Thursday, August 16, 2012

Tappin' out the code - The GOP and the Southern Strategy

There is a whole generation of young Republicans raised on the coded racism of the Southern Strategy who have no idea that what they are hearing, and often repeating, is in fact coded racism.

Atwater with Pres George HW Bush at a 1989 inaugural party
I asked a young Republican friend in deep denial (and not a racist by any measure) why he thought Ronald Reagan launched his 1980 general election campaign from Philadelphia, Mississippi, a small farming town of about 5000 people in the middle of nowhere. Philadelphia Mississippi is famous for two things: the 1964 murders of civil rights workers Michael Schwerner, James Chaney and Andrew Goodman (the subject of the 1988 film, "Mississippi Burning"), and Reagan's 1980 speech that offered a ringing endorsement of states rights.  Tappin' out the code,....

Lee Atwater spent his life in Republican politics using the Southern Strategy to play on the racist sentiments of white voters in and out of the South. Lee Atwater was the father of 'push polling' used to smear an opponent under the guise of an 'independent pollster'. For instance, In a 1980 SC congressional campaign, Atwater used a push poll to inform white voters that his Democratic opponent was a member of the NAACP.  One of Atwater's most despicable acts also came in this race and has come to be known as the 'jumper cable' episode.

Immediately after the 1980 SC congressional campaign, Atwater joined the Reagan Administration under political director Ed Rollins.

In 1981, then Reagan political aid Lee Atwater gave an interview to political scientist Alexander Lamis who was researching his book, "The Two Party South." Atwater, quoted anonymously,  explained the Southern Strategy in blunt terms,   
LEE ATWATER: As to the whole Southern strategy that [Nixon political strategist] Harry S. Dent, Sr. and others put together in 1968, opposition to the Voting Rights Act would have been a central part of keeping the South. Now [the new Southern Strategy of Ronald Reagan] doesn’t have to do that. All you have to do to keep the South is for Reagan to run in place on the issues he’s campaigned on since 1964 and that’s fiscal conservatism, balancing the budget, cut taxes, you know, the whole cluster.

QUESTIONER: But the fact is, isn’t it, that Reagan does get to the Wallace voter and to the racist side of the Wallace voter by doing away with legal services, by cutting down on food stamps?

ATWATER: You start out in 1954 by saying, “Nigger, nigger, nigger.” By 1968 you can’t say “nigger” — that hurts you. Backfires. So you say stuff like forced busing, states’ rights and all that stuff. You’re getting so abstract now [that] you’re talking about cutting taxes, and all these things you’re talking about are totally economic things and a byproduct of them is [that] blacks get hurt worse than whites. And subconsciously maybe that is part of it. I’m not saying that. But I’m saying that if it is getting that abstract, and that coded, that we are doing away with the racial problem one way or the other. You follow me — because obviously sitting around saying, “We want to cut this,” is much more abstract than even the busing thing, and a hell of a lot more abstract than “Nigger, nigger.”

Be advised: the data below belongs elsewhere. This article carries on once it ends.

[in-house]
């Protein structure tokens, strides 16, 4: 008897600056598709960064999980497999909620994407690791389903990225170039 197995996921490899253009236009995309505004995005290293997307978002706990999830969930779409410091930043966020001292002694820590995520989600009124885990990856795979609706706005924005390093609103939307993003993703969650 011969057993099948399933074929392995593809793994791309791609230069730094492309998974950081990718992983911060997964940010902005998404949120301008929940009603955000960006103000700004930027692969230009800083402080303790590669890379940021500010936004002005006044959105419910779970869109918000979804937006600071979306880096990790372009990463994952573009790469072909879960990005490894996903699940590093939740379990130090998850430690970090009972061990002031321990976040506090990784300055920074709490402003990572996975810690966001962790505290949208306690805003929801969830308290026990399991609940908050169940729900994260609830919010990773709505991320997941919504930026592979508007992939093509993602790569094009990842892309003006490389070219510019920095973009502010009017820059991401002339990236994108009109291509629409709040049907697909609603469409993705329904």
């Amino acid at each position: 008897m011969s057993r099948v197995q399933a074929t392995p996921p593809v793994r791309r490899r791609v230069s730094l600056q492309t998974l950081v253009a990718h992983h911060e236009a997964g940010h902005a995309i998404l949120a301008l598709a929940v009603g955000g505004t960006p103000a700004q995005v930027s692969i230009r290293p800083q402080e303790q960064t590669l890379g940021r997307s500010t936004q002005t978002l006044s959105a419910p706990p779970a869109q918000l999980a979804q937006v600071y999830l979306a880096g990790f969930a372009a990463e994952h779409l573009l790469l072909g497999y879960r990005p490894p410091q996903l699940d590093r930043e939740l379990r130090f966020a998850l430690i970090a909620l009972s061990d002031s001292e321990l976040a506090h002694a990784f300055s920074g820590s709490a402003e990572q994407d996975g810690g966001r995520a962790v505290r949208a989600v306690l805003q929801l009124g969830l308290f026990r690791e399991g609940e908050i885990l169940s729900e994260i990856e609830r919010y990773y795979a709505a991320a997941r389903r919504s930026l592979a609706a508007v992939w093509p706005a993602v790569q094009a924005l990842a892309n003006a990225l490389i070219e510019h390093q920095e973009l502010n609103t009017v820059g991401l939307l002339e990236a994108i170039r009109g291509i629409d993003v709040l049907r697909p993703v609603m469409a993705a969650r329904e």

Lamis identified Atwater as the source of the above quote in his follow-up book, "Southern Politics in the 1990s" published after Atwater's death in 1991 from brain cancer.

Atwater was a Republican hit in the 1980's.  He was the campaign manager of George H.W. Bush in 88 and the mastermind behind the Willie Horton' attack

Karl Rove was an acolyte of Lee Atwater and used what he leaned from Atwater to effectively end McCain's 2000 campaign by push polling McCain in South Carolina by asking white voters "Would you be more or less likely to vote for John McCain...if you knew he had fathered an illegitimate black child?" The McCains adopted daughter, Bridgette, 8 years old at the time, is from Bangladesh.

It's fair to say that with time the Southern Strategy might be less important to the GOP, but it's no coincidence that the GOP is now a captive party of the South.  And if you listen with an honest ear, you can hear Romney tappin'out the code in 2012.

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